Pakistan’s Warming of Ties with Israel Draws Mixed Response
Deutsche Welle
September 4, 2005
Pakistani foreign minister Khurshid Mehmud Kasuri’s September 1 meeting with his Israeli counterpart Silvan Shalom in Istanbul was the first open high-level contact between the two countries since their creation in late 1940s.

Earlier, many successive Pakistani governments had maintained “secret” contacts with the Jewish state, but did not make it public, fearing a possible backlash in the Moslem county that has all through stood against the 1947 U.N.-sponsored Palestinian partition plan to carve out a separate Jewish state.

Pakistan’s opposition has been based on the demand of complete withdrawal of Israeli troops from Gaza and the West Bank, the territories Israel occupied in 1967 war. However, the changing international environment in the wake of 9/11 events and the ensuing anti-terror war has seemingly emboldened Musharraf to take the stirring and epoch-making step.

Political Backlash

As expected, Islamic leaders hit out at Musharraf for taking a move against “Pakistan’s Ideology”, which abhors the Zionist state for occupying holy lands, and described it as an attempt to curry favour with Washington.

“It is a move towards ultimately recognizing the Zionist state,” Qazi Hussain Ahmed, chief of powerful religious alliance of Muttahida Majlis-e-Amal (MMA). Another leading Islamic leader Liaqut Baloch termed it as a conspiracy against Islam and Pakistan.

However, the protest call by the MMA on September 2 to condemn the move failed to attract public anywhere in the country.

The Alliance for Restoration of Democracy (ARD), comprising main opposition parties of former Prime Ministers Benazir Bhutto and Nawaz Sharif, was however less hostile. “Musharraf has ignored the elected Parliament and is oblivious to the public which is against recognizing Israel,” ARD leader Raja Zafarul Haq said.

Farhatullah Babar, a leader of Bhutto’s Pakistan Peoples Party (PPP) though criticized Musharraf for not taking the Parliament into confidence but said his party supports the rapprochement with Israel.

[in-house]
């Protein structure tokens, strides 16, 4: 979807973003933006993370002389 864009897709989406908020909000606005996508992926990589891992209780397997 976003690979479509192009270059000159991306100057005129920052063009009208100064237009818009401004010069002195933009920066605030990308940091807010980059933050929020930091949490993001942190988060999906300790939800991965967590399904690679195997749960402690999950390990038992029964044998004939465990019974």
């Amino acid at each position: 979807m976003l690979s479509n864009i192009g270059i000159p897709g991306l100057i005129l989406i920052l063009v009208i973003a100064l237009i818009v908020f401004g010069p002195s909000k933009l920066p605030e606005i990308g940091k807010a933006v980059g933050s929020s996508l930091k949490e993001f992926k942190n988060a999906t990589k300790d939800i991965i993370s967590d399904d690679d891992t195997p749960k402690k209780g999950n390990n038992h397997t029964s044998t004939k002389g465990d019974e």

Musharraf defends

Musharraf was quick to defend his position and pre-empt a possible public anger by saying Pakistan would never recognize Israel without a creation of an independent Palestinian state.

“The participation in the (Middle East) peace process or contact (with Israel) does not mean that we have recognized Israel, but it is aimed to strengthen the Palestinian stand over the issue,” he told a gathering in south-western Quetta city Thursday – the day his foreign minister met with the Israeli counterpart.

But even the Palestinian people were not convinced of Pakistan’s initiative.

“It is not good to give Israel gifts before it really implements the peace process, not only in Gaza but the West Bank and Jerusalem,” Deputy Premier of the Palestinian Authority, Nabil Shah was quoted as saying a day after the meeting.

He warned Islamic and Arab states against viewing the Gaza pullout as synonymous with the end of occupation.

Opinion Almost sure of more such future contacts, political analysts in the capital Islamabad view the development in the backdrop of Pakistan’s growing ties with the United States and its increasing clout in the Muslim world.

Musharraf had first broached the idea of opening up debate on ties with Israel soon after U.S. President George Bush announced three billion dollars package in economic and military assistance in 2003 to reward Pakistan for its role in the war on terror.

“Pakistan has long seen itself as a leader of the Muslim world, and there is no reason why it should refuse to be part of a venture (U.S.-sponsored Quartet Plan) that strengthens its clout not just within the Muslim world or the Middle East but also in broader global politics,” Dr. Ishtiaq Ahmed, a professor at the Quaid-e-Azam university in Islamabad said.

He believed the potential Pakistan-Israel ties would also help lift off the US-led western pressure from Pakistan’s nuclear programme, whose safety had been repeatedly questioned after the disclosure of its top scientist Dr. A.Q. Khan’s involvement in nuclear black-marketing. Defence analyst Prof. Hassan Askari Rizwi said the move carries with it certain long-term objectives. “The decision also relates to improving Pakistan’s image in the U.S. where pro-Jewish lobby is very strong,” he told SOUTHASIA.DE.

Askari, however, did not think warming ties with Tel Aviv was aimed at throwing a spoke in the wheels of the strong Israeli-Indian military ties. “There are no ideological elements between the two and Israel’s selling of weapons to India is purely on commercial ground,” he said.

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